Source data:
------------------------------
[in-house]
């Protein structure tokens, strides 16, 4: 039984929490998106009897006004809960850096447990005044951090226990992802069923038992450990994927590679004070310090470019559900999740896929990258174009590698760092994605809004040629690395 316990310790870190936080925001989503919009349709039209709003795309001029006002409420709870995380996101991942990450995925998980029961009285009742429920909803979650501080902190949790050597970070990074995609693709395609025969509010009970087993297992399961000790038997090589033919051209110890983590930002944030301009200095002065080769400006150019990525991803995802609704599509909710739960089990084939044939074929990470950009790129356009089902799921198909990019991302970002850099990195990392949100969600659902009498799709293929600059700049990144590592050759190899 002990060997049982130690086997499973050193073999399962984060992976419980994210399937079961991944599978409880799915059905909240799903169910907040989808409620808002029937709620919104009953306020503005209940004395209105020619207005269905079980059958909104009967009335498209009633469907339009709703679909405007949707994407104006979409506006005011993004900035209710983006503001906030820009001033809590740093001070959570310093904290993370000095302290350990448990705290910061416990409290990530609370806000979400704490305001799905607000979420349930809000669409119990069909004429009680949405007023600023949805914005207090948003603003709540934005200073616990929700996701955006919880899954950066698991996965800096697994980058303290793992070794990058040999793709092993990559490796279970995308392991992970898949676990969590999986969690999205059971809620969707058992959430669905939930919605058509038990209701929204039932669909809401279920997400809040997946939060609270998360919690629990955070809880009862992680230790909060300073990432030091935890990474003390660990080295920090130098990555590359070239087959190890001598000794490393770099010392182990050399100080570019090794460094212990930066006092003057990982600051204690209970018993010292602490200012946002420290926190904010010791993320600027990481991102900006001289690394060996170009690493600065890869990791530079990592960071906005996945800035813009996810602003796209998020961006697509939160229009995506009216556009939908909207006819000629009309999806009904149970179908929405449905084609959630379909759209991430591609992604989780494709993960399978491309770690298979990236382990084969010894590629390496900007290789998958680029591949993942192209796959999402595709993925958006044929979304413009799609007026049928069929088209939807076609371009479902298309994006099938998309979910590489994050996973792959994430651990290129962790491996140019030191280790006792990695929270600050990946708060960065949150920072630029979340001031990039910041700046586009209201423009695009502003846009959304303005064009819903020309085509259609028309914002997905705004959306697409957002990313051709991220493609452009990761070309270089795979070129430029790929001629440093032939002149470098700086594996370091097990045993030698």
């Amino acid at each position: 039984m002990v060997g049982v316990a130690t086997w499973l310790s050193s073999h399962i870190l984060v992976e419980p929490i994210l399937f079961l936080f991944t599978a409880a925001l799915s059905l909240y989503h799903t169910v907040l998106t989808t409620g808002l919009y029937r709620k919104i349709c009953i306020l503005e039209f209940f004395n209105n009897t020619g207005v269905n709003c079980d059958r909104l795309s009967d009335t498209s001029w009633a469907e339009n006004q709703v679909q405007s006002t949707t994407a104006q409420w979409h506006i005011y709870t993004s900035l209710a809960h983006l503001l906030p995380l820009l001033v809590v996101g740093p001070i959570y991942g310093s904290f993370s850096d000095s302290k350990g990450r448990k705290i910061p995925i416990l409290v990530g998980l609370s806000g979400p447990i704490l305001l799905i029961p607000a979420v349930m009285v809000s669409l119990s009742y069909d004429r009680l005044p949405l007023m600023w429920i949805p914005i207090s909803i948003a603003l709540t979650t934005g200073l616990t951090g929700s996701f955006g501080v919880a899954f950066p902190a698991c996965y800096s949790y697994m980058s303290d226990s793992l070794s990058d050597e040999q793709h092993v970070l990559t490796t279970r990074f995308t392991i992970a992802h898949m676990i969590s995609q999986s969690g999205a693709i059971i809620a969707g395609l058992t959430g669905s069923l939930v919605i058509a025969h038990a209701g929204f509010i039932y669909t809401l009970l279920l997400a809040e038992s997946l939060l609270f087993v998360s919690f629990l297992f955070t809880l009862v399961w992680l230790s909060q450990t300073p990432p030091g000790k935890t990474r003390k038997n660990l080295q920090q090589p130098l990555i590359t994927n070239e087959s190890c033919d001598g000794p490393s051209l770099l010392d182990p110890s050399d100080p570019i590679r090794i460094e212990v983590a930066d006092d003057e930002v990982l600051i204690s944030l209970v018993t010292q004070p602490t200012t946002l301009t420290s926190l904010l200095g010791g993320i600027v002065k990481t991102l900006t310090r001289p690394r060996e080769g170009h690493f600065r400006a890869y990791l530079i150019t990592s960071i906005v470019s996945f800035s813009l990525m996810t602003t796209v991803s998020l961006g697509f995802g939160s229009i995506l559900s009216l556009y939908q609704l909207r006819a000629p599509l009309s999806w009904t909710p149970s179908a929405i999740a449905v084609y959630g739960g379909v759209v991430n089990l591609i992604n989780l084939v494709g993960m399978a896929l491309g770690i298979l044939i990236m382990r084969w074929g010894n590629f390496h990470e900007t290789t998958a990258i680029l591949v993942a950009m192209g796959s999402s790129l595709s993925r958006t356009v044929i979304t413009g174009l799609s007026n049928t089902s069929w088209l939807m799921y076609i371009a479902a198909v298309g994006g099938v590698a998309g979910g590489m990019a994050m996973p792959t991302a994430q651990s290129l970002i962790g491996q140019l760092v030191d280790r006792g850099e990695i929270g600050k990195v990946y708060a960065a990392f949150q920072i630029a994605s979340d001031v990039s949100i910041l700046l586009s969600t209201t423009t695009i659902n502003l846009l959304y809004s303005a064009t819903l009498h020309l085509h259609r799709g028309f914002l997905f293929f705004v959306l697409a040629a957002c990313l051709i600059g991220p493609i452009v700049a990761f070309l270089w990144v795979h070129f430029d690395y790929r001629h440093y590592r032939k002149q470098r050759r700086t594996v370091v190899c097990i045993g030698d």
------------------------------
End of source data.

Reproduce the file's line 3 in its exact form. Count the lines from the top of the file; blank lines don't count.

């Amino acid at each position: 039984m002990v060997g049982v316990a130690t086997w499973l310790s050193s073999h399962i870190l984060v992976e419980p929490i994210l399937f079961l936080f991944t599978a409880a925001l799915s059905l909240y989503h799903t169910v907040l998106t989808t409620g808002l919009y029937r709620k919104i349709c009953i306020l503005e039209f209940f004395n209105n009897t020619g207005v269905n709003c079980d059958r909104l795309s009967d009335t498209s001029w009633a469907e339009n006004q709703v679909q405007s006002t949707t994407a104006q409420w979409h506006i005011y709870t993004s900035l209710a809960h983006l503001l906030p995380l820009l001033v809590v996101g740093p001070i959570y991942g310093s904290f993370s850096d000095s302290k350990g990450r448990k705290i910061p995925i416990l409290v990530g998980l609370s806000g979400p447990i704490l305001l799905i029961p607000a979420v349930m009285v809000s669409l119990s009742y069909d004429r009680l005044p949405l007023m600023w429920i949805p914005i207090s909803i948003a603003l709540t979650t934005g200073l616990t951090g929700s996701f955006g501080v919880a899954f950066p902190a698991c996965y800096s949790y697994m980058s303290d226990s793992l070794s990058d050597e040999q793709h092993v970070l990559t490796t279970r990074f995308t392991i992970a992802h898949m676990i969590s995609q999986s969690g999205a693709i059971i809620a969707g395609l058992t959430g669905s069923l939930v919605i058509a025969h038990a209701g929204f509010i039932y669909t809401l009970l279920l997400a809040e038992s997946l939060l609270f087993v998360s919690f629990l297992f955070t809880l009862v399961w992680l230790s909060q450990t300073p990432p030091g000790k935890t990474r003390k038997n660990l080295q920090q090589p130098l990555i590359t994927n070239e087959s190890c033919d001598g000794p490393s051209l770099l010392d182990p110890s050399d100080p570019i590679r090794i460094e212990v983590a930066d006092d003057e930002v990982l600051i204690s944030l209970v018993t010292q004070p602490t200012t946002l301009t420290s926190l904010l200095g010791g993320i600027v002065k990481t991102l900006t310090r001289p690394r060996e080769g170009h690493f600065r400006a890869y990791l530079i150019t990592s960071i906005v470019s996945f800035s813009l990525m996810t602003t796209v991803s998020l961006g697509f995802g939160s229009i995506l559900s009216l556009y939908q609704l909207r006819a000629p599509l009309s999806w009904t909710p149970s179908a929405i999740a449905v084609y959630g739960g379909v759209v991430n089990l591609i992604n989780l084939v494709g993960m399978a896929l491309g770690i298979l044939i990236m382990r084969w074929g010894n590629f390496h990470e900007t290789t998958a990258i680029l591949v993942a950009m192209g796959s999402s790129l595709s993925r958006t356009v044929i979304t413009g174009l799609s007026n049928t089902s069929w088209l939807m799921y076609i371009a479902a198909v298309g994006g099938v590698a998309g979910g590489m990019a994050m996973p792959t991302a994430q651990s290129l970002i962790g491996q140019l760092v030191d280790r006792g850099e990695i929270g600050k990195v990946y708060a960065a990392f949150q920072i630029a994605s979340d001031v990039s949100i910041l700046l586009s969600t209201t423009t695009i659902n502003l846009l959304y809004s303005a064009t819903l009498h020309l085509h259609r799709g028309f914002l997905f293929f705004v959306l697409a040629a957002c990313l051709i600059g991220p493609i452009v700049a990761f070309l270089w990144v795979h070129f430029d690395y790929r001629h440093y590592r032939k002149q470098r050759r700086t594996v370091v190899c097990i045993g030698d």